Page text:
We’re transitioning towards a lower carbon economy, albeit at a slower pace than needed to stay within a two degrees Celsius climate scenario (2DS). For companies that can build offshore wind installations, develop electric vehicles and manufacture renewable diesels, we see potential for material earnings growth. In Decarbonisation: The Race to Net Zero, we estimated that more than US$50 trillion of capital will need to be deployed into renewables, EVs, hydrogen, biofuels and carbon capture and storage over the next 30 years, putting US$3-10 trillion of EBIT up for grabs.

Decarbonising electricity is the largest opportunity to reduce carbon emissions, with the power sector responsible for a quarter of global emissions. Strong renewables growth should be achievable given the significant improvements we’ve seen in solar and wind economics. But costs continue to constrain many other clean technologies, including battery storage, green hydrogen, CCS and biofuels.

If governments are serious about halting climate change, some form of stimulus will be needed.

Subsidies have already been key in industries like renewables. In the US, federal subsidies have helped to drive the transition to renewable energy, which rose from 14% of total power generation capacity in 2000 to 24% in 2018.

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Guest Post: Carbon emissions will reach 37 billion tonnes in 2018, a record high

Guest Post: Carbon emissions will reach 37 billion tonnes in 2018, a record high

Pep Canadell, CSIRO; Corinne Le Quéré, University of East Anglia; Glen Peters, Center for International Climate and Environment Research – Oslo; Robbie Andrew, Center for International Climate and Environment Research – Oslo, and Rob Jackson, Stanford University
Carbon dioxide (CO₂) emissions from fossil fuels and industry are projected to rise more than 2% (range 1.8% to 3.7%) in 2018, taking global fossil CO₂ emissions to a new record high of 37.1 billion tonnes.

The strong growth is the second consecutive year of increasing emissions since the 2014-16 period when emissions stabilised, further slowing progress towards the goals of the Paris Agreement that require a peak in greenhouse gas emissions as soon as possible. Strong growth in emissions from the use of coal, oil and natural gas suggests CO₂ emissions are likely to increase further in 2019.

Strong energy demand is behind the rise in emissions growth, which is outpacing the speed at which decarbonisation of the energy system is taking place. Total energy consumption around the world increased by one sixth over the past decade, the result of a growing global middle class and the need to provide electricity to hundreds of millions of people living in poverty. The challenge, then, is for all nations to decarbonise their economies while also satisfying the need for energy, particularly in developing countries where continued growth in energy supply is needed.

These analyses are part of the new annual assessment of the Global Carbon Project (GCP), published today in three separate papers. The GCP brings together scientists who use climate and industrial data from around the world to develop the most comprehensive picture of the Earth’s sources and sinks of greenhouse gases.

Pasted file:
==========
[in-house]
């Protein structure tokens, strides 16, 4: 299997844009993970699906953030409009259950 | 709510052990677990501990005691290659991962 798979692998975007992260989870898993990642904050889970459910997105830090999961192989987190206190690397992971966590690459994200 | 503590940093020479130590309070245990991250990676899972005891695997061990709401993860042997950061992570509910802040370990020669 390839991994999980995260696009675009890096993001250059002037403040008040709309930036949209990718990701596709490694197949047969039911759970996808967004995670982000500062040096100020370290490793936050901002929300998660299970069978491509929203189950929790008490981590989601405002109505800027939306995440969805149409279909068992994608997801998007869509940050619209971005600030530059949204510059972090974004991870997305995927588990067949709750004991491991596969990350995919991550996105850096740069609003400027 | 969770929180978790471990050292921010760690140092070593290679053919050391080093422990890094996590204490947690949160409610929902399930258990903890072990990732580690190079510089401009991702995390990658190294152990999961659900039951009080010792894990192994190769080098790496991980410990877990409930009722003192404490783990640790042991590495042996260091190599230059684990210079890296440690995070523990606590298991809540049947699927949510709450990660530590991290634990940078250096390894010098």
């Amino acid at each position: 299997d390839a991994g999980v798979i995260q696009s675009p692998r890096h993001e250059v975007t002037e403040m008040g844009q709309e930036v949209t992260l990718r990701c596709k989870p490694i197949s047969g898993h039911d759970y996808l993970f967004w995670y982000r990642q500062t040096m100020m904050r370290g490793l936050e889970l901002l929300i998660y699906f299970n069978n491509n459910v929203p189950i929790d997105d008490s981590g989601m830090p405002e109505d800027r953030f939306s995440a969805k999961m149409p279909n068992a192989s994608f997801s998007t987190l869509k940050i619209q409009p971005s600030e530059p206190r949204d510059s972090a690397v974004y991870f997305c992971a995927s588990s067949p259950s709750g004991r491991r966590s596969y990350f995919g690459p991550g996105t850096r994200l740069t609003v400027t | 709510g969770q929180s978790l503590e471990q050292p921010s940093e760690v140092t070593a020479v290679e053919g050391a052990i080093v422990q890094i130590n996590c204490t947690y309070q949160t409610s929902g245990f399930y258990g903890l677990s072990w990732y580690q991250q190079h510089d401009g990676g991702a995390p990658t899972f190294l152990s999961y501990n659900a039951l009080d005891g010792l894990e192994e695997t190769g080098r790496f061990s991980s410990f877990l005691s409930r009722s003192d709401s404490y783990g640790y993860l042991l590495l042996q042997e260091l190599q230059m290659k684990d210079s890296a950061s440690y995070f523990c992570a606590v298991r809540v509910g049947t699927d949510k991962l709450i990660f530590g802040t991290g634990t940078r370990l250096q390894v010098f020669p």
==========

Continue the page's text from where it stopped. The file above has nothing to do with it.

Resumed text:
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Our energy challenge in 6 eye-popping charts

Our energy challenge in 6 eye-popping charts

Renewable energy is winning and coal is on the skids. Disruption of the fossil fuel industry is well under way, and the global energy system is being decarbonised. We’re right on track, right?

To avoid dramatic climate system tipping points, the world needs to decarbonise very quickly and start drawing down the level of carbon in the atmosphere, because it’s already unsafe. As one dramatic example, in past periods when greenhouse levels were similar to the current level, temperatures were 3–6°C higher and sea levels around 25–40 metres higher than in 1900.

So climate warming is now an existential risk to human civilisation, that is, an adverse outcome that would either annihilate intelligent life or permanently and drastically curtail its potential. It is now too late for incremental, measured steps to protect what we care about. Winning slowly is now the same as losing.

So how are we going with our energy system? It is the predominant source of the dramatic human-caused rise in the level of greenhouse gases, which over the last century has increased 70 percent, from 280 parts per million carbon dioxide equivalent (ppm CO2e) to 480 ppm CO2e.

The question is pertinent, with the Guardian reporting last week, “Rise in global carbon emissions a ‘big step backwards’, says BP” on news that global electricity emissions rose 1.6% in 2017 after flatlining for the previous three years, despite renewable power generation growing by 17% last year, because “strong economic growth led to above-average energy demand, coal use bounced back in China and efficiency gains slowed down, causing emissions to jump”.

And there was this from China:

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Olduvai IV: Courage
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Olduvai II: Exodus